San Diego Magazine Feature

Shelley Metcalf's Photo of our Home and Vineyard Last fall at harvest time, our gifted architect, Bill Bocken  brought his partner, Paul Adams, a talented San Diego landscape designer, and his amazing photographer, Shelley Metcalf to photograph our home for the first time since the completion of our home remodel.

San Diego Magazine took notice and features Metcalf's photos, article written by Kimberly Cunningham in their January 2014 San Diego Magazine feature "Design: Living" article Accidental Winemakers.

This article features many indoor and outdoor photos depicting our home, property, and lifestyle. Cunningham cleverly added the feature "Get The Look" for resources and details that brought our design and style together.

Shelley Metcalf in Action

I wrote extensively on our remodel progress as it was literally unfolding in a quick ten months. For more reading on our remodel, please go to Remodel Project.

What a great way to start 2014!

Composting with Grape Pomace

DSC_0971 I'm a firm believer in backyard composting. I love the idea of recycling what you have from your own garden, property, and kitchen scrapes into your own personal compost recipe. It is especially important to compost when you have backyard chickens. In fact, I really delve into this subject of backyard composting and backyard chickens in my book, Gardening with Free-Range Chickens for Dummies. See also my previous post, How To Compost In Your Backyard.

I call backyard composting a personal compost recipe of your life, because it is the layering of greens and browns, essentially by-products of your cooking, gardening, and property which create this custom compost mixture. My husband, John, and I have a small backyard vineyard. We use the grape pomace in our compost each fall. Grape pomace is the skins, seeds, and stems of the vineyard grapes after the wine making process. Grapes are a form of green or the fire that heats up the compost mixture, where the browns such as our chicken bedding, or rice hulls is considered the browns and fuel for the compost. Grape pomace heats up our compost to 160 degrees Fahrenheit, an incredible temperature for a backyard compost mixture. Composting with our grape pomace creates a rich organic material called humus, which will go back into our garden soil, and flowerbeds.

This past summer, I had the opportunity to visit Annie's Annuals and Perennials with my fellow garden bloggers attending the three day San Francisco Fling. One of the highlights of this three day adventure was Richmond east bay nursery, Annie's Annuals and Perennials. If you are ever in the Bay Area, make a visit to Annie's Annuals. A truly incredible nursery. Plants can be purchased online and shipped, too. While visiting Annie's Annuals, I noticed a sign and display, that grape pomace is one of her favorite compost materials.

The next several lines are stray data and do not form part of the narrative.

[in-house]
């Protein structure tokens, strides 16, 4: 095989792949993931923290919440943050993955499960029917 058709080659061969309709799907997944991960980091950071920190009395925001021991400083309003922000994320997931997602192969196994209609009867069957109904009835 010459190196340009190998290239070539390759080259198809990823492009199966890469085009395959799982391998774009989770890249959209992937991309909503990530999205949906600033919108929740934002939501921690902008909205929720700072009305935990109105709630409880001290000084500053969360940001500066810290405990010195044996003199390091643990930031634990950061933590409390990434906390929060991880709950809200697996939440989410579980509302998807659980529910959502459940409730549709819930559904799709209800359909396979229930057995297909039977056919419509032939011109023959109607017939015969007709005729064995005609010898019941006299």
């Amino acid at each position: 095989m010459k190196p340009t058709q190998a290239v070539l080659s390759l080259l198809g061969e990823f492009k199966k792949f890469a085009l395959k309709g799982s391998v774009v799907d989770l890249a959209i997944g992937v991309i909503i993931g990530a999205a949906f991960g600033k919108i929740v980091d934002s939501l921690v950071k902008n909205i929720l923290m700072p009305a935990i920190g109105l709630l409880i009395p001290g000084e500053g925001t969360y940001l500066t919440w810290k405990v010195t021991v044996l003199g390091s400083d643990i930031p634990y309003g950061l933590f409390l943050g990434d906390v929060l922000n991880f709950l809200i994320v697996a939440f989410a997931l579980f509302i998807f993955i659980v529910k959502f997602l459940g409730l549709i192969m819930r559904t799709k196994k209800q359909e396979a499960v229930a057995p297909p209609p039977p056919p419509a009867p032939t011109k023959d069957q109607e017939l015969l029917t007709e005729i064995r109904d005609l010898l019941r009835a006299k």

DSC_0064

This was the middle of summer, and not Halloween, as this sassy and colorful mannequin greeted you at the nursery entrance. I can only imagine how she is costumed this week, two days before Halloween!

DSC_0056

Annie and I know a good thing, composted grape pomace. Try contacting your local vineyards in the fall, for possible sources of grape pomace. It is a great way to enjoy the colorful autumn season, maybe have a quick wine tasting, and purchase wonderful grape pomace for your backyard composting.

DDM Harvest & Bottling 2013

DSC_0691 Here at Domaine de Manion we are especially grateful for the family and friends who help us harvest the grapes from the vines, sort the grapes before crushing, and share a delightful dish. This year, we had a bit of a heat wave right before our intended harvest, and so had to scramble and bring the grapes in a week earlier. We had a record yield of 860 pounds of beautiful fruit clusters which reached a desired 25.5 brix, or sugar percentage.

_D7D8477

The fruit looked beautiful, dark, and inky as syrah should be. We quickly look at the luscious grape clusters on a sorting table before they are scooped up, destined for our grape auger which gently squeezes and destems them before putting them on dry ice for about two days to extract their skin color. The grapes are then brought back to room temperature, a pre-determined yeast is carefully added, and the fermentation process begins.

DSC_0601

A week later, we invited everyone for bottling and more celebration. Situated under our huge Torrey Pine tree providing shade, we had a huge assembly line of able and willing helpers, filling the bottles, corking, labeling, and boxing all of last year's vintage which had been carefully aged in kegs the entire previous year. We had a total of 37 cases, when we finished and broke for a huge "Bottling Potluck" and a little Domaine de Manion wine.

DSC_0620

Thanks again everyone, for all of your help and enthusiasm!

"N" is for Necessary Netting